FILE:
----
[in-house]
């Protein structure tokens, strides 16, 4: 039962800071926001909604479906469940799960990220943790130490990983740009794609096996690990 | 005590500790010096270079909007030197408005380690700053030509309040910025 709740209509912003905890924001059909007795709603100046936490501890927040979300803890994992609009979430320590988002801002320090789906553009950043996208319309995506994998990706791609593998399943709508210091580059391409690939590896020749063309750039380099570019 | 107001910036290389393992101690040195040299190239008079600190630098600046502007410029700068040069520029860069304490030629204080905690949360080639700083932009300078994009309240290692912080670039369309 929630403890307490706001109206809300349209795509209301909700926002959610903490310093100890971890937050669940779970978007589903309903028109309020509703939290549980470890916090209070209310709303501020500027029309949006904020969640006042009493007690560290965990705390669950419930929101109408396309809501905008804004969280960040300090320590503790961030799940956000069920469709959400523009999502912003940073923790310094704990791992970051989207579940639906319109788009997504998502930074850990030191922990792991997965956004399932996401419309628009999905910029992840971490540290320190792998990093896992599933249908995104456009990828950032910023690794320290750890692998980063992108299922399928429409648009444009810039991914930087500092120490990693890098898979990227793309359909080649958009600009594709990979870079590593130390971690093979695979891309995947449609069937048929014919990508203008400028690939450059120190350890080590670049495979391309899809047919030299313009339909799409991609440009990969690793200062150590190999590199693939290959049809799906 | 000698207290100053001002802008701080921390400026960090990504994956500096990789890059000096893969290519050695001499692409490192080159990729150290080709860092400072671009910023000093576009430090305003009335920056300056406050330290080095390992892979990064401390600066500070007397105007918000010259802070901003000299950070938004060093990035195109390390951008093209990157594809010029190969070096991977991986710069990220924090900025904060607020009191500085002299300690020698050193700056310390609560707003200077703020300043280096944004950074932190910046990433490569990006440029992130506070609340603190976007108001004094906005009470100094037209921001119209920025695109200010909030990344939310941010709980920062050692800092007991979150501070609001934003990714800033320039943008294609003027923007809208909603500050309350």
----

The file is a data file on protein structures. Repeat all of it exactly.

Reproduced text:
[in-house]
């Protein structure tokens, strides 16, 4: 039962800071926001909604479906469940799960990220943790130490990983740009794609096996690990 | 005590500790010096270079909007030197408005380690700053030509309040910025 709740209509912003905890924001059909007795709603100046936490501890927040979300803890994992609009979430320590988002801002320090789906553009950043996208319309995506994998990706791609593998399943709508210091580059391409690939590896020749063309750039380099570019 | 107001910036290389393992101690040195040299190239008079600190630098600046502007410029700068040069520029860069304490030629204080905690949360080639700083932009300078994009309240290692912080670039369309 929630403890307490706001109206809300349209795509209301909700926002959610903490310093100890971890937050669940779970978007589903309903028109309020509703939290549980470890916090209070209310709303501020500027029309949006904020969640006042009493007690560290965990705390669950419930929101109408396309809501905008804004969280960040300090320590503790961030799940956000069920469709959400523009999502912003940073923790310094704990791992970051989207579940639906319109788009997504998502930074850990030191922990792991997965956004399932996401419309628009999905910029992840971490540290320190792998990093896992599933249908995104456009990828950032910023690794320290750890692998980063992108299922399928429409648009444009810039991914930087500092120490990693890098898979990227793309359909080649958009600009594709990979870079590593130390971690093979695979891309995947449609069937048929014919990508203008400028690939450059120190350890080590670049495979391309899809047919030299313009339909799409991609440009990969690793200062150590190999590199693939290959049809799906 | 000698207290100053001002802008701080921390400026960090990504994956500096990789890059000096893969290519050695001499692409490192080159990729150290080709860092400072671009910023000093576009430090305003009335920056300056406050330290080095390992892979990064401390600066500070007397105007918000010259802070901003000299950070938004060093990035195109390390951008093209990157594809010029190969070096991977991986710069990220924090900025904060607020009191500085002299300690020698050193700056310390609560707003200077703020300043280096944004950074932190910046990433490569990006440029992130506070609340603190976007108001004094906005009470100094037209921001119209920025695109200010909030990344939310941010709980920062050692800092007991979150501070609001934003990714800033320039943008294609003027923007809208909603500050309350």